A Planned ‘Cessation of Hostilities’ in Syria

The fighting in Syria will pause next week and aid will be delivered to those who need it most—under a deal announced Friday.

Matthias Schrader / AP

Updated on February 12 at 12:48 p.m. ET

The UN hopes to start delivering aid to Syria’s beleaguered population as soon as Saturday, a spokesman said Friday after U.S. and Russian officials announced a “cessation of hostilities” among the various factions—excluding ISIS and the al-Qaeda-linked al-Nusra Front—involved in the nearly five-year-long civil war.

“The UN system has been geared to deliver this aid all along, especially to besieged areas, and that’s precisely what’s going to be discussed today: how to start, and when to start,” Ahmad Fawzi, a UN spokesman, said in Geneva. “We hope to start as early as tomorrow, immediately after the meeting, decisions will be taken to roll the aid in, especially to besieged areas that need it.”

Early Friday, John Kerry, the U.S. secretary of state, and his Russian counterpart, Sergey Lavrov, announced in Munich that they had agreed upon the delivery of aid to besieged Syrian cities, followed by a “cessation of hostilities” starting next week. The term is more temporary than a cease-fire, Kerry said, and would constitute “a pause” in the fighting.

The date agreed to in Munich is a compromise between the two powers who are on opposite sides of the Syrian civil war: The U.S., which is calling for Syrian President Bashar Assad to step down, had wanted an immediate cease-fire; Russia, which is backing Assad through military means, had offered a March 1 date.

Critics of the Russian offer, however, pointed out that with Russia’s military help, Assad is in a stronger position now than at any point since the civil war began in March 2011. Indeed, in recent days, his troops, backed by Russian airstrikes, have bombarded Aleppo, a rebel-held city that is Syria’s largest. Capture of the city would further entrench Assad’s position, giving him fewer reasons to negotiate with the Syrian opposition.

Indeed, in an interview published Friday with Agence France-Presse, the French news agency, Assad vowed to retake all of the country.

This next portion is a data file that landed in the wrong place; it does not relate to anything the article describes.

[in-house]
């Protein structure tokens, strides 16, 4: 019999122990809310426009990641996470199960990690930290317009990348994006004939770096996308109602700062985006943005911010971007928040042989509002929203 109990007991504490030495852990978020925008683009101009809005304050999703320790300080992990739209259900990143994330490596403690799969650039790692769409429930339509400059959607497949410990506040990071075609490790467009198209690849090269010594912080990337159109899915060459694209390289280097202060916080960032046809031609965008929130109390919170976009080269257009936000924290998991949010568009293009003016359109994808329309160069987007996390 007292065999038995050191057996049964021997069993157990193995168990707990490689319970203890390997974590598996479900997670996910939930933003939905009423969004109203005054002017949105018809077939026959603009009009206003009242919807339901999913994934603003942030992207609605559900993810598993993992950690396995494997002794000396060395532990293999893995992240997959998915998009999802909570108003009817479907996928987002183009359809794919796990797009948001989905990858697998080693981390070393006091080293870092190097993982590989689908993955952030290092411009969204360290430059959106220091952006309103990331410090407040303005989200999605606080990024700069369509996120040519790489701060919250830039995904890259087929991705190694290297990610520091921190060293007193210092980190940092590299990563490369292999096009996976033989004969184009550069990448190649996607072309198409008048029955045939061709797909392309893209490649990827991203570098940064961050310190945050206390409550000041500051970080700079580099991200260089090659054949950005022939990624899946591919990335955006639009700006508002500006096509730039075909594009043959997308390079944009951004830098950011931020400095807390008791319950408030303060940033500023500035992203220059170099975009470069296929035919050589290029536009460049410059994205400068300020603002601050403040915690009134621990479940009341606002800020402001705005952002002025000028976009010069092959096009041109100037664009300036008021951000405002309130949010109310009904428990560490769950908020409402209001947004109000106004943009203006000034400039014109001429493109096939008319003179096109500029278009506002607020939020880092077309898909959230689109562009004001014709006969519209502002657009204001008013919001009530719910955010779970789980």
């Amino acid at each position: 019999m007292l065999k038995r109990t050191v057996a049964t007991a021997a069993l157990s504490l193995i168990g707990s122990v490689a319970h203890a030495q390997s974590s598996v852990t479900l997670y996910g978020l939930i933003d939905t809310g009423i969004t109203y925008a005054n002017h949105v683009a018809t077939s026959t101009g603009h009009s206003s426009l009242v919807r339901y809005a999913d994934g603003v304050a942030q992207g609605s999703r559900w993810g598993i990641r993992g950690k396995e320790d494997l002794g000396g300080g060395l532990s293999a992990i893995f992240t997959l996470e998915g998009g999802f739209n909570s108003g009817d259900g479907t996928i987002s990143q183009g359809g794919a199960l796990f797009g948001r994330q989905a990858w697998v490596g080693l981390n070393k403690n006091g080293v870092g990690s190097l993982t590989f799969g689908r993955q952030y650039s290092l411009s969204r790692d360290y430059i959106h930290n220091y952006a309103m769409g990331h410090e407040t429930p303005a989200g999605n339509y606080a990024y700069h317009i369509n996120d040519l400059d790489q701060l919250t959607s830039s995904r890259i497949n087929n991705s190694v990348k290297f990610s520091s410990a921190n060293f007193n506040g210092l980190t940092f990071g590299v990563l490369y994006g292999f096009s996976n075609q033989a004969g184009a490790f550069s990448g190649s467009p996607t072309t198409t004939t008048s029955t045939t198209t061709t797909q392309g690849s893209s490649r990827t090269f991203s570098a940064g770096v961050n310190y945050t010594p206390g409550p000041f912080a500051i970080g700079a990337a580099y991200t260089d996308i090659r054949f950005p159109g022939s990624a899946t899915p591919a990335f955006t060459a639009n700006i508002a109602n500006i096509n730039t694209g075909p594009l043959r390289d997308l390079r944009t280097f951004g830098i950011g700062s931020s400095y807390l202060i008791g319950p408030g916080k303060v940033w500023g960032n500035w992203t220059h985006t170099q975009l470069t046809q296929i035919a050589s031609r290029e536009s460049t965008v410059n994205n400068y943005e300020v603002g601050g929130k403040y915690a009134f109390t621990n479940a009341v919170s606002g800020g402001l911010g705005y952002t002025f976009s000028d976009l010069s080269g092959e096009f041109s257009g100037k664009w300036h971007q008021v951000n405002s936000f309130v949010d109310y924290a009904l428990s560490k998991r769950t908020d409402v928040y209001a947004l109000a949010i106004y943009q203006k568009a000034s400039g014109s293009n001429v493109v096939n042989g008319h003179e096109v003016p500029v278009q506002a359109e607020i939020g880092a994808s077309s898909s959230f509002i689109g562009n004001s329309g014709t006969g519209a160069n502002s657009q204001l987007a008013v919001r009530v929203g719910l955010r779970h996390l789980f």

“Regardless of whether we can do that or not, this is a goal we are seeking to achieve without any hesitation,” he said.

Still, if the Munich agreement is successful, it will mark the first time there’s been a halt in the fighting since the civil war began in the throes of the Arab Spring. And, it is hoped, the “cessation of hostilities” will pave the way for the resumption on February 25 of UN-mediated talks in Geneva involving the various warring Syrian factions, and, eventually, to a cease-fire.

Still, Kerry, speaking after announcing the deal with Lavrov, acknowledged the difficulties that lie ahead.

“What we have here are words on paper, what we need to see in the next few days are actions on the ground,” he said.

Indeed, the parties involved in the Syrian civil war will have to agree in one week to the terms of the agreement, a time frame Kerry called “ambitious.”

“The real test,” he said, “is whether all the parties honor those commitments.”

Even if they do, it is unclear what impact such an agreement will have. Two of the most powerful groups fighting Assad—ISIS and the al-Nusra Front—are excluded from the agreement. The groups are the two biggest draws for foreign fighters involved in the Syrian civil war. ISIS controls large parts of territory across the Syria-Iraq border; al-Nusra, meanwhile, controls parts of northwestern Syria.